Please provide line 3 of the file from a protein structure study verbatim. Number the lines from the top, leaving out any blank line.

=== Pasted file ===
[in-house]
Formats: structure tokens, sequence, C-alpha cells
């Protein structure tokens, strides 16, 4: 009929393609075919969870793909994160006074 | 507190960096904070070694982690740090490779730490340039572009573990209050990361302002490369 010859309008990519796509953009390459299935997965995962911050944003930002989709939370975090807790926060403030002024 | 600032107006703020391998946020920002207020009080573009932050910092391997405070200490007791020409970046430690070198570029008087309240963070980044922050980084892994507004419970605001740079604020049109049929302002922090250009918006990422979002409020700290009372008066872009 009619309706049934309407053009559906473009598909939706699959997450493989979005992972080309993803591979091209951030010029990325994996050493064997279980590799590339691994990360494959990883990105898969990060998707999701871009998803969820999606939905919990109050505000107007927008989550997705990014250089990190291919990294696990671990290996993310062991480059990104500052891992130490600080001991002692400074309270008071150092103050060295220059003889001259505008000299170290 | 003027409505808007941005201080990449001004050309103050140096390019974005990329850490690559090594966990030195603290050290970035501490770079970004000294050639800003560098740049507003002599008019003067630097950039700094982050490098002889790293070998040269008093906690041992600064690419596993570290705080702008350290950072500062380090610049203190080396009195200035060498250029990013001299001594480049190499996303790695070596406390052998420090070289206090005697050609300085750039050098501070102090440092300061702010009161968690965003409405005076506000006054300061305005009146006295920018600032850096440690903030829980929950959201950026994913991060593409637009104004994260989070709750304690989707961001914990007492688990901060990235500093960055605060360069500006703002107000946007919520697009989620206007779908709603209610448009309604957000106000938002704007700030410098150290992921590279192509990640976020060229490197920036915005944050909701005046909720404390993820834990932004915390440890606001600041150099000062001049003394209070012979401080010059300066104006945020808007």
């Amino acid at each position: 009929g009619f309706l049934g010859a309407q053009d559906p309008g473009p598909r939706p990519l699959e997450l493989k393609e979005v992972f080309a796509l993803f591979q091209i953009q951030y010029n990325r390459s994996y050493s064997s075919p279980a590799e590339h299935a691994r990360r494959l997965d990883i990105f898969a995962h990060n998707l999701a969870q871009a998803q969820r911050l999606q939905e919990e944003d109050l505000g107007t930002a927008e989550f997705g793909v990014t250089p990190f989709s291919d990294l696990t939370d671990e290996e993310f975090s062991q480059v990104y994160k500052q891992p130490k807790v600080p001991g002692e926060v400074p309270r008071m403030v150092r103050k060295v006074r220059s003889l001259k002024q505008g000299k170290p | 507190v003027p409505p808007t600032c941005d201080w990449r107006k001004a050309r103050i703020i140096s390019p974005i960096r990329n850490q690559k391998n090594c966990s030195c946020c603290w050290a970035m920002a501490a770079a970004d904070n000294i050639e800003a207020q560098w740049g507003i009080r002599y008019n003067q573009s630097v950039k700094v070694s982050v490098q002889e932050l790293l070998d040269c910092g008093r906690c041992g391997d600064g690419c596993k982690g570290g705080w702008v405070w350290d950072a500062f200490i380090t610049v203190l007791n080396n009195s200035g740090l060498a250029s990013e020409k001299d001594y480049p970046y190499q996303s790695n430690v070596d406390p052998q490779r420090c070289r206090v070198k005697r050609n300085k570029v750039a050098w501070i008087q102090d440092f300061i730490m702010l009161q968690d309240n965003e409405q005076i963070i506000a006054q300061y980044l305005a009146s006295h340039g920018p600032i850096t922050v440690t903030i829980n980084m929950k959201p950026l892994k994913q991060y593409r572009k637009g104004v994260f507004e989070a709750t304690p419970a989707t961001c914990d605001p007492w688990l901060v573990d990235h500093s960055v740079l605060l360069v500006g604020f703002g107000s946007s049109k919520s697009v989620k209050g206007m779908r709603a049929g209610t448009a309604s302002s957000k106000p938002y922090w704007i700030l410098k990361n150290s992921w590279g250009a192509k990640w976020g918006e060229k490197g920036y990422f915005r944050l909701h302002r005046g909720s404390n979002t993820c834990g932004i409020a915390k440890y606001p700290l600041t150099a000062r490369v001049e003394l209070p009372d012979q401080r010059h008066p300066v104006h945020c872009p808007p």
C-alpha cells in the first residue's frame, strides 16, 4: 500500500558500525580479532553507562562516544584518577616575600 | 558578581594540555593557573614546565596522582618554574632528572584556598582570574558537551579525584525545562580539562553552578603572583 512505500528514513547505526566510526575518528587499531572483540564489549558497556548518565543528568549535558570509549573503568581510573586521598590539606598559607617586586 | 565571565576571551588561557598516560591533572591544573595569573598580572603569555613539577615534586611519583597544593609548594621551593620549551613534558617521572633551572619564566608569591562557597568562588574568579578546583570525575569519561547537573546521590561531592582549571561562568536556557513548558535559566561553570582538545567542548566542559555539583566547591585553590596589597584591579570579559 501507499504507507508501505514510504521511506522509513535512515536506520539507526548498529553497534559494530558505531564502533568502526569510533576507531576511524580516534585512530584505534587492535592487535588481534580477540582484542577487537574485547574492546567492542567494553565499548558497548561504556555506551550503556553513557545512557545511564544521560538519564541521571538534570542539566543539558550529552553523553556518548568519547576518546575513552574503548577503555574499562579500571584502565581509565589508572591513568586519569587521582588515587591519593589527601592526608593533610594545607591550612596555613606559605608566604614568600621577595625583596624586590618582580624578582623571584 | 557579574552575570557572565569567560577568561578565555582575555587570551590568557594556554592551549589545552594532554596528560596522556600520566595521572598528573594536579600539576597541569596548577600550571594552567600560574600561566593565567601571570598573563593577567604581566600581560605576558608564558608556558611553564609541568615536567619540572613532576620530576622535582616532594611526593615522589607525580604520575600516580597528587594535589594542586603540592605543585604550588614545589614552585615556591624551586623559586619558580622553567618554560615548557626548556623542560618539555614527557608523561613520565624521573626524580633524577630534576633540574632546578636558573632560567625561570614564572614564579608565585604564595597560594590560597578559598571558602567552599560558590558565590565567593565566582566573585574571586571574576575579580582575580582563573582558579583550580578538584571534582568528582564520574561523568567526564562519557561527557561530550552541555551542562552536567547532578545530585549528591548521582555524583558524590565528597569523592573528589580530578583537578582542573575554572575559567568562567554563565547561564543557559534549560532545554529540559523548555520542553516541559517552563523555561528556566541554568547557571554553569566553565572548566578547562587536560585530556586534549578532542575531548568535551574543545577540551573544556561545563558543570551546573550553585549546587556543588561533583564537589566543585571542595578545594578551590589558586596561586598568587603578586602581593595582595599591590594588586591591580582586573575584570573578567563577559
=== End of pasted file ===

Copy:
């Protein structure tokens, strides 16, 4: 009929393609075919969870793909994160006074 | 507190960096904070070694982690740090490779730490340039572009573990209050990361302002490369 010859309008990519796509953009390459299935997965995962911050944003930002989709939370975090807790926060403030002024 | 600032107006703020391998946020920002207020009080573009932050910092391997405070200490007791020409970046430690070198570029008087309240963070980044922050980084892994507004419970605001740079604020049109049929302002922090250009918006990422979002409020700290009372008066872009 009619309706049934309407053009559906473009598909939706699959997450493989979005992972080309993803591979091209951030010029990325994996050493064997279980590799590339691994990360494959990883990105898969990060998707999701871009998803969820999606939905919990109050505000107007927008989550997705990014250089990190291919990294696990671990290996993310062991480059990104500052891992130490600080001991002692400074309270008071150092103050060295220059003889001259505008000299170290 | 003027409505808007941005201080990449001004050309103050140096390019974005990329850490690559090594966990030195603290050290970035501490770079970004000294050639800003560098740049507003002599008019003067630097950039700094982050490098002889790293070998040269008093906690041992600064690419596993570290705080702008350290950072500062380090610049203190080396009195200035060498250029990013001299001594480049190499996303790695070596406390052998420090070289206090005697050609300085750039050098501070102090440092300061702010009161968690965003409405005076506000006054300061305005009146006295920018600032850096440690903030829980929950959201950026994913991060593409637009104004994260989070709750304690989707961001914990007492688990901060990235500093960055605060360069500006703002107000946007919520697009989620206007779908709603209610448009309604957000106000938002704007700030410098150290992921590279192509990640976020060229490197920036915005944050909701005046909720404390993820834990932004915390440890606001600041150099000062001049003394209070012979401080010059300066104006945020808007």